A number of methods have been applied to address the need for instantaneous evaluation of mineral contents on moving belt systems. There remains a need, however, for a method of analyzing the surface of a heterogeneous solid having three-dimensional substance(s) or coating(s) adhered thereto and having variable heights. There is also a need for an efficient and accurate method of on-line/real-time analysis of cooked food products having seasoning(s) or other coating(s) thereon. In particular, the method should overcome the difficulties associated with the inert properties of salt and other elements, which makes accuracy of on-line detection historically unobtainable in snack food applications. Such method should be reliable and cost-effective while providing for nearly instantaneous monitoring and feedback control of the food products and without negatively influencing product integrity (i.e., flavor, stability and quality). For example, such method should allow for quality control of snack food products prior to being packaged for consumption.
 The present disclosure therefore provides a LIBS system capable of detecting, quantifying and controlling an amount of an element on the surface of a snack food product during movement or conveyance of the snack food product. One or more elements on the surface of a snack food or its entire elemental composition can also be detected, quantified and controlled in real-time using the LIBS system described herein. More specifically, by using the LIBS system described herein, the amount of coating(s) or particles applied to the surface of an object can be accurately monitored and adjusted if desired.
 In one embodiment, the object of the present disclosure is therefore to provide a method and apparatus that permit reliable, non-destructive analysis of a snack food product by focusing a laser pulse onto the surface of a food. The invention also provides a means for direct monitoring of ready-to-eat foods with a LIBS system, while overcoming interferences such as those associated with oils on cooked foods or within the environment and the presence of small three-dimensional particles on the surface, thereby achieving continuous LIBS analysis on or above a moving product line. The invention may also use a series of laser pulses and signal processing to analyze an elemental composition of the surface and by such means permit simultaneous analysis and control of multiple elements on the surface, including without limitation seasoning particles or coating(s). A regression method can be used to correlate a percentage concentration with a wavelength unique to an element.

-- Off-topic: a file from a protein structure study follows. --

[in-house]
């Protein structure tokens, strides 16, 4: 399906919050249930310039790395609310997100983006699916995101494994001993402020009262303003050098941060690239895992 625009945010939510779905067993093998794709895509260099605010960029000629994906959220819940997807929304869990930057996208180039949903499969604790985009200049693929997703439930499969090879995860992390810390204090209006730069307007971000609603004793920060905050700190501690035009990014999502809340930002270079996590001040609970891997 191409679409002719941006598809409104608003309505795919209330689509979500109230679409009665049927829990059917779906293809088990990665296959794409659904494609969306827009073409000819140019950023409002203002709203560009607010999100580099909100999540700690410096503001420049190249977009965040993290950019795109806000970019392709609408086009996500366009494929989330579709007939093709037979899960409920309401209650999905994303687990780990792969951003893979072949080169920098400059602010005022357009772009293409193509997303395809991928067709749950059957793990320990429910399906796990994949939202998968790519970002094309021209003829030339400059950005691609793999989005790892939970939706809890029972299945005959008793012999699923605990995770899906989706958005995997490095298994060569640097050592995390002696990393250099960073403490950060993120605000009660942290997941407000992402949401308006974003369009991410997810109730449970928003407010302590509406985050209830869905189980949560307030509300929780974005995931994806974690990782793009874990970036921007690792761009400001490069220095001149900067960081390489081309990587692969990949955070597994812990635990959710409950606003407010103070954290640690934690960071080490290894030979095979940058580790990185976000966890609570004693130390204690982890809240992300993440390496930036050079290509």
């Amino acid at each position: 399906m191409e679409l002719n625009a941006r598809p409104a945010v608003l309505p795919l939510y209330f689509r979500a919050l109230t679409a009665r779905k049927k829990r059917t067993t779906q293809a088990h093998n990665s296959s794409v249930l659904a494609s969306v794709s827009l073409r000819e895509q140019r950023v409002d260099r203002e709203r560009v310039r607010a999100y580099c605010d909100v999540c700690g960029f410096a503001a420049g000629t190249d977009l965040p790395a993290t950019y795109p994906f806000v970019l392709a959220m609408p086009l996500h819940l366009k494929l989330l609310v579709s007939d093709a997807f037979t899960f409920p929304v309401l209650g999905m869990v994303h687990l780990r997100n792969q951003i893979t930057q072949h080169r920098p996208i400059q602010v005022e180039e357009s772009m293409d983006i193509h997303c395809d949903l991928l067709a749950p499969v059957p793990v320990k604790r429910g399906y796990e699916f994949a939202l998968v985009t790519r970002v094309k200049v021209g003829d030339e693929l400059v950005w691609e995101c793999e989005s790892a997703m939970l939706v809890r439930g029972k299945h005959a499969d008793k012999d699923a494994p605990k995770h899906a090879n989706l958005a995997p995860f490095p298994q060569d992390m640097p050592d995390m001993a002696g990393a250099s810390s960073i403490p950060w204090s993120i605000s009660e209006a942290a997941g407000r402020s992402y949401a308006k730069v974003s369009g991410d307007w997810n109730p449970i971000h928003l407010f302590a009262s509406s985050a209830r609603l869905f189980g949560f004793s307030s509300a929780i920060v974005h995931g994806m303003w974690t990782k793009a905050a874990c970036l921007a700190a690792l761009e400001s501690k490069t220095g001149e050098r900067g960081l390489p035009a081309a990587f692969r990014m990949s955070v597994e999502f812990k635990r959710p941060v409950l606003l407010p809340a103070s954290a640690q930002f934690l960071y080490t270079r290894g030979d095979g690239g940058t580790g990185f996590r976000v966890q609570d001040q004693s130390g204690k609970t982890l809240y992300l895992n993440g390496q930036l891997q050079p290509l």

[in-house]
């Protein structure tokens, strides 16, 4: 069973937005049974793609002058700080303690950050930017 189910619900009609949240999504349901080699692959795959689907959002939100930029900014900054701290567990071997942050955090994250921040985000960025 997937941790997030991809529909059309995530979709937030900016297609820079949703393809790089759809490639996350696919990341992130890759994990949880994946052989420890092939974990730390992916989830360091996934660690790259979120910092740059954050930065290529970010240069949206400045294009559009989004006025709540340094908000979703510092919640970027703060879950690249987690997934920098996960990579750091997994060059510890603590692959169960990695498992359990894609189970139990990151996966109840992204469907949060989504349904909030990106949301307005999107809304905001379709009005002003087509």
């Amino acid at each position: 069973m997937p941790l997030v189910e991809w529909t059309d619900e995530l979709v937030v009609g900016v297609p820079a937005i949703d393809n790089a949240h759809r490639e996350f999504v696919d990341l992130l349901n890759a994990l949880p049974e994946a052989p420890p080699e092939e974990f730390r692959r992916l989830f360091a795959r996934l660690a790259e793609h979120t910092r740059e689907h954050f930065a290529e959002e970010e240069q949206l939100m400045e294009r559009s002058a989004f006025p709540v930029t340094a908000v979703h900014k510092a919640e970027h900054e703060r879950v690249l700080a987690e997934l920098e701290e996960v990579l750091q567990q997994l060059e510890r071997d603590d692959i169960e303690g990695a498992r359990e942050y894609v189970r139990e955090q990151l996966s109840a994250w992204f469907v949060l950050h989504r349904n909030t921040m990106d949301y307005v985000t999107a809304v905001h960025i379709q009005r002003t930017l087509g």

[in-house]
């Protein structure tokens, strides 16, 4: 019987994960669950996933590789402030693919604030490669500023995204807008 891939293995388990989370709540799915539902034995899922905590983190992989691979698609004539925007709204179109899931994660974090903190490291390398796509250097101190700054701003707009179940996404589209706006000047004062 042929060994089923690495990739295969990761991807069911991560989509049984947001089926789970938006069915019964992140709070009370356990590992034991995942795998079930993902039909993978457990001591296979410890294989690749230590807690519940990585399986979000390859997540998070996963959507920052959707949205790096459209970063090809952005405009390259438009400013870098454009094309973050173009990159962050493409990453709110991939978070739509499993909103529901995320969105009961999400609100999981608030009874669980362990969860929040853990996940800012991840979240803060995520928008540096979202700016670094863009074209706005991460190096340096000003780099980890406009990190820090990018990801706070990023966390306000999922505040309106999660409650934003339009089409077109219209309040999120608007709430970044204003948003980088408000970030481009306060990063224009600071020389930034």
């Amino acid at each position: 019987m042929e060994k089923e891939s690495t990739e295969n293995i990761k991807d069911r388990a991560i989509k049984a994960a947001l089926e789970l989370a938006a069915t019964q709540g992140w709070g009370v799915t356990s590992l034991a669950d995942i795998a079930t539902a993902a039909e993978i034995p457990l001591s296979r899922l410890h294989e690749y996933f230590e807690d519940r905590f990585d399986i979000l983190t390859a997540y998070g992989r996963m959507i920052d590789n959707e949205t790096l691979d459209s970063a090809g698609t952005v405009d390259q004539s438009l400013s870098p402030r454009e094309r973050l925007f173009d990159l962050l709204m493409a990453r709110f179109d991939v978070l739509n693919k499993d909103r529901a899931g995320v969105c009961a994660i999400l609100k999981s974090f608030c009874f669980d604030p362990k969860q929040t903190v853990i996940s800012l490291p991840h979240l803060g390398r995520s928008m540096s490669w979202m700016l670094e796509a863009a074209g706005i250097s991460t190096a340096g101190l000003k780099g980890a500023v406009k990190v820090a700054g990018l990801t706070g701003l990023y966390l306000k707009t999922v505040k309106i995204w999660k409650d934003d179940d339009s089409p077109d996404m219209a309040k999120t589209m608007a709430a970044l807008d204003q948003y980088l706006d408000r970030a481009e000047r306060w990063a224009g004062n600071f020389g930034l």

In one aspect, the method and apparatus of the present disclosure identifies and quantitates an element or elemental composition at different heights and sample presentations, using a laser configuration without affecting snack food product stability or quality.
 In one aspect, the present disclosure provides for the direct and real-time monitoring of snack food samples being moved or conveyed on a carrying medium.
 In another aspect, the present disclosure relates to a method and apparatus for coupling an elemental analysis system based on LIBS to the surface of a snack food product without negatively influencing or affecting the integrity, taste, appearance or texture of the snack food product. In particular, ready-to-eat snack food products having been cooked and seasoned are analyzed using LIBS system without negative impact on the final product ready for consumption by a consumer. Thus, the present disclosure addresses the problem of analyzing a non-homogenous (or heterogeneous) snack food product; or more specifically, a cooked (oil-containing) snack food product having small particles adhered thereon while performing LIBS analysis on it with accurate results.
 In yet another aspect, the method and apparatus of the present disclosure relates to the use of a plurality or series of laser pulses to produce a series of measurement for real-time analysis. This provides a mechanism for closed loop feedback control of topical materials (i.e., monitoring and control of topical materials including without limitation seasoning(s) or coating(s)) and the ability to adjust a process being monitored in real-time based on the results of the analysis of a plurality of snack food product surfaces.
 Other aspects, embodiments and features of the invention will become apparent from the following detailed description of the invention when considered in conjunction with the accompanying drawings. The accompanying figures are schematic and not intended to be drawn to scale. In the figures, each identical, or substantially similar component that is illustrated in various figures is represented by a single numeral or notation. For purposes of clarity, not every component is labeled in every figure. Nor is every component of each embodiment of the invention shown where illustration is not necessary to allow those of ordinary skill in the art to understand the invention.
BRIEF DESCRIPTION OF THE DRAWINGS
 The novel features believed characteristic of the invention are set forth in the appended claims. The invention itself, however, as well as a preferred mode of use, further objectives and advantages thereof, will be best understood by reference to the following detailed description of illustrative embodiments when read in conjunction with the accompanying drawings, wherein: